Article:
In addendum to my post a  few weeks ago about beauty shopping online there is another destination that I have only recently discovered that is absolutely amazing for beauty brands. Unexpectedly, it’s It’s usually my number one stop for books – the marketplace for second hand books is excellent – the only place that rivals it is Abebooks for older, rarer titles. Anyway Amazon also happens to stock some fabuloulsy recherche French haircare that you could previously only find in Harrods. I’m talking about Leonor Greyl, which I know Chanel muse Lady Amanda Harlech used to rave about and disappeared from these shores several years ago. But who knew!? Amazon are now stocking it, and they produce some magical oils and treatments that are worth tracking down. They’re also home to another cult French haircare range called Rene Furterer which I discovered years ago in French pharmacies. It’s cheaper than Greyl – their shampoo is about £7.50 – and equally good for treatments and day-to-day haircare. I’m really surprised I didn’t know about Amazon‘s health and beauty department before – they also have French pharamcy staples such as Klorane and Biotherm – another two of my favourite brands – Klorane‘s dry shampoo is unsurpassed. Another shop to bookmark on your browser for competitively priced beauty shopping.

Image courtesy of Michael Flores.

Words by Bethan Cole.

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Cut off point

Twin joined forces with Labour party women this weekend to march against the cuts to government spending. Protestors all dressed in green and purple – the colours of the suffragette campaign. Record numbers turned out at Temple tube station on London’s Embankment (the head count was estimated between 250-500,000) before joining the main march to Hyde Park. Harriet Harman, Yvette Copper and the young Luciana Berger were all showing support in the rally. We even spotted a couple of celebrities including Sienna Miller. It all ties in very well with the theme of the upcoming issue – REBELLION.

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Despite the on-going globalisation of beauty – Estee Lauder is expanding rapidly in India and China – not everything is now American. I still believe that the French and the Japanese are the go-to cultures for skincare. The French for reasonably priced pharmacy brands such as Biotherm, La Roche Posay, Nuxe, Caudalie, Darphin and Decleor –  with these products you really can afford to do as chic French women do and stock up on every item in the range.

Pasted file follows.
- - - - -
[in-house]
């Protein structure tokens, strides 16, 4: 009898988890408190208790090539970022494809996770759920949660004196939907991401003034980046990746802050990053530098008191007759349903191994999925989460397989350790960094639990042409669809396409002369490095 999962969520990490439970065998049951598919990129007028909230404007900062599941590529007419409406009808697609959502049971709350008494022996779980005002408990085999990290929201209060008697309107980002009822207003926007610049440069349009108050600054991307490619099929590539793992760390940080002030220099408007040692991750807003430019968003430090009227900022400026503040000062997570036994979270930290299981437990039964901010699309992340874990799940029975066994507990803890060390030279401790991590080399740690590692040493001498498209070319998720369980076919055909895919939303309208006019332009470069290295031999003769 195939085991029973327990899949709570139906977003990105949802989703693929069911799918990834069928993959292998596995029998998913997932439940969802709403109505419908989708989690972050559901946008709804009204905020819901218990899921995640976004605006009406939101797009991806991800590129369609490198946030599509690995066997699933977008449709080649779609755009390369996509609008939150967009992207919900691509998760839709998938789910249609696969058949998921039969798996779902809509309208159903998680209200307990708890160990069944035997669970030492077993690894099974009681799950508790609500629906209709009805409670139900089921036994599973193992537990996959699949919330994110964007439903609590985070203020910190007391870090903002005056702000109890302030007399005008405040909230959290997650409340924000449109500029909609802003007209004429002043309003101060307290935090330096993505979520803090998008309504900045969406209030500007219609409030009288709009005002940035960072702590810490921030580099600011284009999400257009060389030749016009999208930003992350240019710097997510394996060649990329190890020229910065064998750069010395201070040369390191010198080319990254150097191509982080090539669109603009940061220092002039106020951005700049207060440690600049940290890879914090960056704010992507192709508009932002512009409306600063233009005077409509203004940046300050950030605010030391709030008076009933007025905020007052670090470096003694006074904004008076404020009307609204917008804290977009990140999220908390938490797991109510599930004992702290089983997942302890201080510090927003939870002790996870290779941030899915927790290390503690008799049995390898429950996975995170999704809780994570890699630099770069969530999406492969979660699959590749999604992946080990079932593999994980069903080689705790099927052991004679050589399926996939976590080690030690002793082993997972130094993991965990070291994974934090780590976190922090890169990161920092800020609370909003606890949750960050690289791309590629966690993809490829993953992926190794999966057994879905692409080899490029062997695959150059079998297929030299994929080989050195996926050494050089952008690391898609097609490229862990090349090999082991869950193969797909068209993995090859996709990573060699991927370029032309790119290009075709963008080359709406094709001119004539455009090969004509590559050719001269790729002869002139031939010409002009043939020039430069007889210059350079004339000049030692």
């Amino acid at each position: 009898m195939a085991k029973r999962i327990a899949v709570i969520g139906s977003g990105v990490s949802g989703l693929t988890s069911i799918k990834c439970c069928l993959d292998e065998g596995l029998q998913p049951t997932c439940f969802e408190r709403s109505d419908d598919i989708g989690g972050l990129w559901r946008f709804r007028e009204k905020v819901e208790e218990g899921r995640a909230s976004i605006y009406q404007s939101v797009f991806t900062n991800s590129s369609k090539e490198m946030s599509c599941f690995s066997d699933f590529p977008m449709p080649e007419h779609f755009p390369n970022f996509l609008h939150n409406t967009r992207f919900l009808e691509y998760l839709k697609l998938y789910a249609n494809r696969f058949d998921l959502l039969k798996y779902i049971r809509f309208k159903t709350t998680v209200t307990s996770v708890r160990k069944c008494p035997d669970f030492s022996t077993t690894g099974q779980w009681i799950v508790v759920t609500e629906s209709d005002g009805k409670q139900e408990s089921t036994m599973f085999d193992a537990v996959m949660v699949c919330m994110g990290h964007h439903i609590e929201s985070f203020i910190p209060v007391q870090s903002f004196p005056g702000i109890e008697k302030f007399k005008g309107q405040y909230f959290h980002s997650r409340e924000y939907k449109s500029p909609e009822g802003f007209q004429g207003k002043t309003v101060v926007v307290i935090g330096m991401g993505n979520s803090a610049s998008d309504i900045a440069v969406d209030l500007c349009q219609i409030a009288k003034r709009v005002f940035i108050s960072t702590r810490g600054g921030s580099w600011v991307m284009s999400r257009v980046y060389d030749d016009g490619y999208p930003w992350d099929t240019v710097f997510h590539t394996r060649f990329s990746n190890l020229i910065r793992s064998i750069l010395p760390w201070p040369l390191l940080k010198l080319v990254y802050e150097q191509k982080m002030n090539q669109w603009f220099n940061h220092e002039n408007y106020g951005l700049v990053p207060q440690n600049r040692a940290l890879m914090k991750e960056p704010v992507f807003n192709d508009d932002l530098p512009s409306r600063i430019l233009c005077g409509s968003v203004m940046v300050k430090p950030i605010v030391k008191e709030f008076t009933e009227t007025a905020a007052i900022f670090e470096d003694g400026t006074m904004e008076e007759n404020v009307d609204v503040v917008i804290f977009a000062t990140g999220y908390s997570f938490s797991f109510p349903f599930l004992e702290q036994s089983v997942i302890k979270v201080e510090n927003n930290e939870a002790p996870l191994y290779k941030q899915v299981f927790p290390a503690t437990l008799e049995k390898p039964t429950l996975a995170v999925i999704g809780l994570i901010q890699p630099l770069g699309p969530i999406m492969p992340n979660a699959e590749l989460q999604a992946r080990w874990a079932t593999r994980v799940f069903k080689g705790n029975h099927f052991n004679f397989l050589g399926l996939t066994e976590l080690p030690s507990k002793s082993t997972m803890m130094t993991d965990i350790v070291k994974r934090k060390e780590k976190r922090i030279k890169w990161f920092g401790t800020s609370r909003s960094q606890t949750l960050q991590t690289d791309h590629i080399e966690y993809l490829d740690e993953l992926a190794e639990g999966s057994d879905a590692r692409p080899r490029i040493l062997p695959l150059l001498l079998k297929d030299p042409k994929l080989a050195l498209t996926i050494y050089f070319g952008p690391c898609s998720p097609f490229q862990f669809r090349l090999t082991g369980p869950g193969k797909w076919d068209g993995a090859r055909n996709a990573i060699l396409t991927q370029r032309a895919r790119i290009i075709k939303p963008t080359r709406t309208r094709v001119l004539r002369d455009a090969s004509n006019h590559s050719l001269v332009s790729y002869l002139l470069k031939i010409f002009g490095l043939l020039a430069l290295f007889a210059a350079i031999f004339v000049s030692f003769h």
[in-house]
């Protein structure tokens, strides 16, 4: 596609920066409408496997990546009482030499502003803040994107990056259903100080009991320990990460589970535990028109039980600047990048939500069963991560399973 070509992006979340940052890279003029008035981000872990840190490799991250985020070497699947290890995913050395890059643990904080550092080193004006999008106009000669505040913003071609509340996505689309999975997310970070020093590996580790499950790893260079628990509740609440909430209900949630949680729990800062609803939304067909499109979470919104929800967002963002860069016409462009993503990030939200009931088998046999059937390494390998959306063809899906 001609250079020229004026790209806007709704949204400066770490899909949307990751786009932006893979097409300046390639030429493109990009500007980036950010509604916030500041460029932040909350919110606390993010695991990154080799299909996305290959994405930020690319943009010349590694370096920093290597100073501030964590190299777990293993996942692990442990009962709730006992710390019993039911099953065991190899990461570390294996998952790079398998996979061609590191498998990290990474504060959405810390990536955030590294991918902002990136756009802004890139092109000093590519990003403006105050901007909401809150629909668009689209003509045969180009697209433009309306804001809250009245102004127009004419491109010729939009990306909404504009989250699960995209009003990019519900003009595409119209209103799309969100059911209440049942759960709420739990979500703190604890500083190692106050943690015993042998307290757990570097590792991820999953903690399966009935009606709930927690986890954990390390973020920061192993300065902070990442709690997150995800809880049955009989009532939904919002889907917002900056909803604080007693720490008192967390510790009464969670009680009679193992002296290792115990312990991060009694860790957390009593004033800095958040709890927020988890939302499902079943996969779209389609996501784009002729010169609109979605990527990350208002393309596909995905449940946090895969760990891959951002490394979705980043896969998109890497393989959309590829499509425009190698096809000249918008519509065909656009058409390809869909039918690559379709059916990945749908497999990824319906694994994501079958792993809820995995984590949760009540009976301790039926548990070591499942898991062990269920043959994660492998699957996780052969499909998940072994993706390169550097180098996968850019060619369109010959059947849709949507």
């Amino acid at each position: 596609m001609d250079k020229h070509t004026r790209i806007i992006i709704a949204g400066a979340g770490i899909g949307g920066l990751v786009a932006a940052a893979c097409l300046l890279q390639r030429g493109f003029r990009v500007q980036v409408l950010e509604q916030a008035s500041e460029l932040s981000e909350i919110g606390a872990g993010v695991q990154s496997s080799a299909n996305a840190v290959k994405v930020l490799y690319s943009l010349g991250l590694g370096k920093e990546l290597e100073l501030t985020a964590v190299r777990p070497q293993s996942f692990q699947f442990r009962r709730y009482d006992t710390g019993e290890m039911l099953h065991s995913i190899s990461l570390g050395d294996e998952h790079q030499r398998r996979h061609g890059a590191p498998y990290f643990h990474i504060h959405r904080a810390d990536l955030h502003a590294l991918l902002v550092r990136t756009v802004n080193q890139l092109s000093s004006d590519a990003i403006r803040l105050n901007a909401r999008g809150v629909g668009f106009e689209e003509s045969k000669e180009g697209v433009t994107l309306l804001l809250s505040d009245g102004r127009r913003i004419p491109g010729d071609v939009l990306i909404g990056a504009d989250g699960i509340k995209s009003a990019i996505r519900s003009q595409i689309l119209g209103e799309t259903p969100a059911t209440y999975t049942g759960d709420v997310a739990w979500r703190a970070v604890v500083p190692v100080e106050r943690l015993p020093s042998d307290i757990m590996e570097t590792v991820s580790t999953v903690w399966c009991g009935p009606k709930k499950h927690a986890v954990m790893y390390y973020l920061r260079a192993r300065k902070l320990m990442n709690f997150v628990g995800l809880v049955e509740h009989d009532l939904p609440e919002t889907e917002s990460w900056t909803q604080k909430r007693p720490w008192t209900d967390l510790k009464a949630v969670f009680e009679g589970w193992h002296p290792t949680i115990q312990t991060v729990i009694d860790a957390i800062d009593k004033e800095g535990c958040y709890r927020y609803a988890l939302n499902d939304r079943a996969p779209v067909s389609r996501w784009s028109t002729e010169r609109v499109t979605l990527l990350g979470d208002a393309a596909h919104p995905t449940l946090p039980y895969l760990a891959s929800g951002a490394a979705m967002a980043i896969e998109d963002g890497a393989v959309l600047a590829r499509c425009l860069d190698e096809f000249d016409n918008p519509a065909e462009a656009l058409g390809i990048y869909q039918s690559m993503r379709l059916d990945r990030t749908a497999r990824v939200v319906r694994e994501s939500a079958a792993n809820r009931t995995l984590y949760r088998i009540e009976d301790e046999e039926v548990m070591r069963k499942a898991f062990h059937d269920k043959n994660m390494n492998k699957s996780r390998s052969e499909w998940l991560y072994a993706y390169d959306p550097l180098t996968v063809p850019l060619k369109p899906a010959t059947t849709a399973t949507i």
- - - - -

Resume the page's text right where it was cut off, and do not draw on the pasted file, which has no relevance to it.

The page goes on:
The Japanese excel in hi-tech anti-ageing (as they do with technology generally) and in creating ultra-light gossamer textures packed with nutrients and advanced scientific ingredients. Perhaps my favourite Japanese skincare brand of all (and I’m a huge fan of Shiseido, Kanebo and especially Shu Uemura) is SKII, a wonderfully futuristic skincare brand that is heavily used by superstar make up artist Pat McGrath when she’s making up models backstage at the shows. A caveat: these products are expensive and only available online at But they do really work. The narrative of how the brand started is also rather lovely. Some scientists were visiting a Saki brewerey in Japan and noticed that although the workers faces were wrinkled, their hands were incredibly soft, pale and line free. Investigations and experiments followed to identify what was causing the workers to have such youthful hands and the scientists found out it was Pitera, a by product of yeast and the brewing process. Thus is 1980, over 30 years ago, SKII was born, a skincare regime based upon the active ingredient Pitera. It was subsequently bought by the US beauty giant Proctor and Gamble, so it’s perhaps not quite as authentically Japanese as it once was. Best products to sample are the Skin Signature Moisture Cream, an excellent anti-ageing moisturiser with a nice light texture. Out this month are Cellumination Mask-In-Lotion and Brightening Derm Specialist – the former helps lock in moisture and even out skin tone pre-hydration and the latter is a dark spot and pigmentation eraser.

Words by Bethan Cole

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Keep it slick

Hot Oil hair treatments really remind me of the Seventies. Back then Vo5’s Hot Oil was one of those local chemist staples you might occasionally use to give your hair a treat. it seems old fashioned now, a hair product from another era, especially when you consider the gels, waxes mousses and now serums that are the latest formulations for hair. However I have to report, from the cutting edge of hairdressing, oils are back!

The latest hairstyling and treatment phenomenon (from Israel no less) is Morrocanoil, based on the precious Moroccan ingredient Argan oil which is high in antioxidants and incredibly nourishing. I had my hair blow dried with this product the last time I had my hair done in Toni and Guy and the effect was luxuriant, thick shiny hair – and my hair had been quite drastically bleached and colour treated to-boot.